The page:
Stephen Hendry beats Zhang Anda to reach second round
Date: 17 April-3 May 2010 Venue: The Crucible, Sheffield Coverage: Live coverage each day on BBC Two, BBC Red Button and BBC Sport website (UK only), updates on BBC Radio 5 Live.
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Hendry beats Zhang in deciding frame
By Mark Ashenden BBC Sport at the Crucible
Stephen Hendry survived a huge scare by beating China's debutant Zhang Anda in a last-frame thriller to reach the World Championship second round.
Leading 5-4 overnight, the seven-time world champion moved to 7-5 but the 18-year-old hit back with four frames.
The 41-year-old Scot then managed to stop the rot with breaks of 89, 52 and 55 to seal his mesmerising win.
Mark Selby, Hendry's next opponent, beat Ken Doherty, while Mark Allen and Joe Perry also progressed.
Hendry, 41, admitted he was in serious trouble against the promising young Chinese star.
"It's my 25th year here and the amount of times I've done that - I find something from somewhere," he said.
"At 9-7 down I had my retirement speeches ready. I felt it just summed up a dismal season, going out in the first round of the World Championship.
"But something just clicked and I wish I knew how to do it because if I could produce it more often I'd be in contention to win tournaments.
"But it came just at the right time."
Zhang was making his World Championship debut after a run through qualifying which included a win over 1991 Crucible king John Parrott.
"I thought he was phenomenal. He showed no nerves. I know he's got nothing to lose and you can raise your game to the occasion, but by the same token you can freeze as well," said Hendry.
The young Chinese star, who is based in Romford and practises with Ronnie O'Sullivan, showed why he is one of the game's hottest prospects after getting within a few shots of a phenomenal upset.
Selby pleased with his play
World number 10 Hendry had been cruising at the start of this clash leading 4-0 but Zhang's fearless battling qualities, witnessed in his four qualifying matches last month, got him back to 5-4 down for Sunday's finale.
Hendry, who was last crowned world champion in 1999 when Zhang was just seven, began the evening with a break of 50, only to see the frame stolen when his unranked opponent coolly knocked in an 86.
The Scot soon settled and a 65 helped him gain a two-frame advantage but the sloppy errors continued and the "Mighty Mouse" nabbed the 13th after 30 minutes of compelling combat.
Four frames followed for Zhang, which included a 76, and he wasted a chance to secure the match in the 17th as the tension mounted inside the Crucible.
Hendry though was left to fight another day after his highest break in the tie of 89 set up his remarkable and gritty comeback, completing the job with a 55.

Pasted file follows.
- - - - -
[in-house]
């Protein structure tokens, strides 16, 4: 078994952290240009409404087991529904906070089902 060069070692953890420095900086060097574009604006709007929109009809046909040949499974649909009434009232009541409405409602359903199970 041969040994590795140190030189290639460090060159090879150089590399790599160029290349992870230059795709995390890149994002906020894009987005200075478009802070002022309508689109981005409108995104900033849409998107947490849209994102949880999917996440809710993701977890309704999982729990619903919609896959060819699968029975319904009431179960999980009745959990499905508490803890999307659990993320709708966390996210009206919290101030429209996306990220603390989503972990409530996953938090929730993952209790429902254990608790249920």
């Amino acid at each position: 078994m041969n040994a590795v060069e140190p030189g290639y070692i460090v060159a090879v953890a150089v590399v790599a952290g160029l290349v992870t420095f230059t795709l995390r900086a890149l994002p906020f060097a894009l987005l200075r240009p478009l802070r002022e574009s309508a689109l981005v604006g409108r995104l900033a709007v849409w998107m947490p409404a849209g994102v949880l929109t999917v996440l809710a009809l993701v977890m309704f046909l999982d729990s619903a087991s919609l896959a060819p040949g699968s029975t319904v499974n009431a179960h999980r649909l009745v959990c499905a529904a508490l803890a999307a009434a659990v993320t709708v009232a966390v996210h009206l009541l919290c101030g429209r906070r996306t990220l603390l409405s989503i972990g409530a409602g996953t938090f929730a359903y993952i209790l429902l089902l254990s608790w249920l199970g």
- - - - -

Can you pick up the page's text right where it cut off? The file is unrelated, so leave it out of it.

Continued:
Mark Allen falls short of 147
Earlier, two-time Masters champion Selby extended his 6-3 overnight lead by winning three of the opening four frames that included breaks of 82 and 81.
Doherty struggled to contain the world number seven and Selby secured the win after missing out on a possible 147.
"If I was to ask 150 people, not everyone's going to say I'm going to win the World Championship, but as long as in myself I believe I can win the World Championship that's the biggest thing," Selby said.
"If I play my own game and play to my capability then I know I've got every chance."
Earlier, Allen beat debutant Tom Ford 10-4 to set up a tie with Mark Davis or Ryan Day.
Allen, the world number 11 from Northern Ireland, needed only two frames after Saturday's session - and he also just missed out on a maximum 147.
However, Allen believes he needs to improve markedly in order to be considered among the front runners.
"I never felt comfortable today - I felt flat after doing all the work yesterday and I relaxed too much," said the Antrim player.
"I need to be better than that. I never felt motivated today. If I played like I did yesterday I don't fear anybody though and think I'll have a chance to win the tournament. I need to cut out the slack session."
On being five pots away from the 147, he added: "I was surprised I potted the balls because I thought my head was going to fall off I was shaking that much. It was a big moment for me."
Meanwhile, Hong Kong's Marco Fu takes a 5-4 lead into the final session of his match against England's Martin Gould on Monday and Ali Carter holds a 7-2 advantage over Jamie Cope going into their final session.
Fu was ahead 3-1 at the mid-session and hit a ton but back came Gould with his own century break, winning three out of five frames after the interval.
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